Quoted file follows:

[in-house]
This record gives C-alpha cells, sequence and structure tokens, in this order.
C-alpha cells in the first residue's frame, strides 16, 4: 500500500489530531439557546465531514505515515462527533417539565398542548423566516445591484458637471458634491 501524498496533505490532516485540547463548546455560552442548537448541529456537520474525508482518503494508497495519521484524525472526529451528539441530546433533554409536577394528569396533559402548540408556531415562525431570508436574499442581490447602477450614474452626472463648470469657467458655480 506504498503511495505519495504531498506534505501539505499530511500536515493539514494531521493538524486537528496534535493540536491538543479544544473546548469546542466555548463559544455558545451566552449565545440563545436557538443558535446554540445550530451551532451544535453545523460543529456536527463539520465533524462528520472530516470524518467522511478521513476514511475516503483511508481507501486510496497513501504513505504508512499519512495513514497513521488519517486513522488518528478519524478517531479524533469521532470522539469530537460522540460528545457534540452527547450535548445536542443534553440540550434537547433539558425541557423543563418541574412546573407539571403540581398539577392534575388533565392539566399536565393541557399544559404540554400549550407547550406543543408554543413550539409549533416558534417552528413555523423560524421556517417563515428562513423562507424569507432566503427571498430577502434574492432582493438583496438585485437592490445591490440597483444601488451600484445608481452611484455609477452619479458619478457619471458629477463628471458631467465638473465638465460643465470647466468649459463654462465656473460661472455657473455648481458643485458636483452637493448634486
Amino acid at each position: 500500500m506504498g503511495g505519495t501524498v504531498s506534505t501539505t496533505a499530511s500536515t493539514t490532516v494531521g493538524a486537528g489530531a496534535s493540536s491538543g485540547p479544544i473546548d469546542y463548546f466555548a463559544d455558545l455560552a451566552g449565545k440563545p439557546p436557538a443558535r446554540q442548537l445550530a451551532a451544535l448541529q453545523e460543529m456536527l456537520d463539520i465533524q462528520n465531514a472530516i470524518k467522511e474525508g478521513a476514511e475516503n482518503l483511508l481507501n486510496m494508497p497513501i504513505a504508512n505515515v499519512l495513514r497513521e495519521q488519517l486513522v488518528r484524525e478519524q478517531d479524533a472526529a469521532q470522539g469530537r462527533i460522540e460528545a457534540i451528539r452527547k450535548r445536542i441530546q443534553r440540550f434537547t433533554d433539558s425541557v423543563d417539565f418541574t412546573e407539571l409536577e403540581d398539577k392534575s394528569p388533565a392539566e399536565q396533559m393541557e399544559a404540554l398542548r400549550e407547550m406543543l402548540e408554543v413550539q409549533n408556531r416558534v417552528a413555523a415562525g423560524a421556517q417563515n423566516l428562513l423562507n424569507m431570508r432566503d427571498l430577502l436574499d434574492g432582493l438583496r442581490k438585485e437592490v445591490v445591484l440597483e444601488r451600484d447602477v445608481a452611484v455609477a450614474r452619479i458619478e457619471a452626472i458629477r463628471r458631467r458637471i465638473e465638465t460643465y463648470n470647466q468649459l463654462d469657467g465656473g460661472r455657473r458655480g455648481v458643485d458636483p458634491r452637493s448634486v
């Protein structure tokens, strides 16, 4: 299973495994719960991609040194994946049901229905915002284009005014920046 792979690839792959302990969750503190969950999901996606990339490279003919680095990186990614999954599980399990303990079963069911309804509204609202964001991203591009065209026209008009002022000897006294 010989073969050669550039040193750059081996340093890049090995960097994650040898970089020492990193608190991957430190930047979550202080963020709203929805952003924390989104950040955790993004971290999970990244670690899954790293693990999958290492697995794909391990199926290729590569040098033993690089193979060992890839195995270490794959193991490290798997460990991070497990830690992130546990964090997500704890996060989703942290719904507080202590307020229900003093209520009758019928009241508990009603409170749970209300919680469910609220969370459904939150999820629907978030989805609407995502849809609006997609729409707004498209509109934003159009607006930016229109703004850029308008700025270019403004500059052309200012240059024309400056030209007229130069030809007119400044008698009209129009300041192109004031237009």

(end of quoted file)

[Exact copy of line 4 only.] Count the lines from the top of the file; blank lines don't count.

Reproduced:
Amino acid at each position: 500500500m506504498g503511495g505519495t501524498v504531498s506534505t501539505t496533505a499530511s500536515t493539514t490532516v494531521g493538524a486537528g489530531a496534535s493540536s491538543g485540547p479544544i473546548d469546542y463548546f466555548a463559544d455558545l455560552a451566552g449565545k440563545p439557546p436557538a443558535r446554540q442548537l445550530a451551532a451544535l448541529q453545523e460543529m456536527l456537520d463539520i465533524q462528520n465531514a472530516i470524518k467522511e474525508g478521513a476514511e475516503n482518503l483511508l481507501n486510496m494508497p497513501i504513505a504508512n505515515v499519512l495513514r497513521e495519521q488519517l486513522v488518528r484524525e478519524q478517531d479524533a472526529a469521532q470522539g469530537r462527533i460522540e460528545a457534540i451528539r452527547k450535548r445536542i441530546q443534553r440540550f434537547t433533554d433539558s425541557v423543563d417539565f418541574t412546573e407539571l409536577e403540581d398539577k392534575s394528569p388533565a392539566e399536565q396533559m393541557e399544559a404540554l398542548r400549550e407547550m406543543l402548540e408554543v413550539q409549533n408556531r416558534v417552528a413555523a415562525g423560524a421556517q417563515n423566516l428562513l423562507n424569507m431570508r432566503d427571498l430577502l436574499d434574492g432582493l438583496r442581490k438585485e437592490v445591490v445591484l440597483e444601488r451600484d447602477v445608481a452611484v455609477a450614474r452619479i458619478e457619471a452626472i458629477r463628471r458631467r458637471i465638473e465638465t460643465y463648470n470647466q468649459l463654462d469657467g465656473g460661472r455657473r458655480g455648481v458643485d458636483p458634491r452637493s448634486v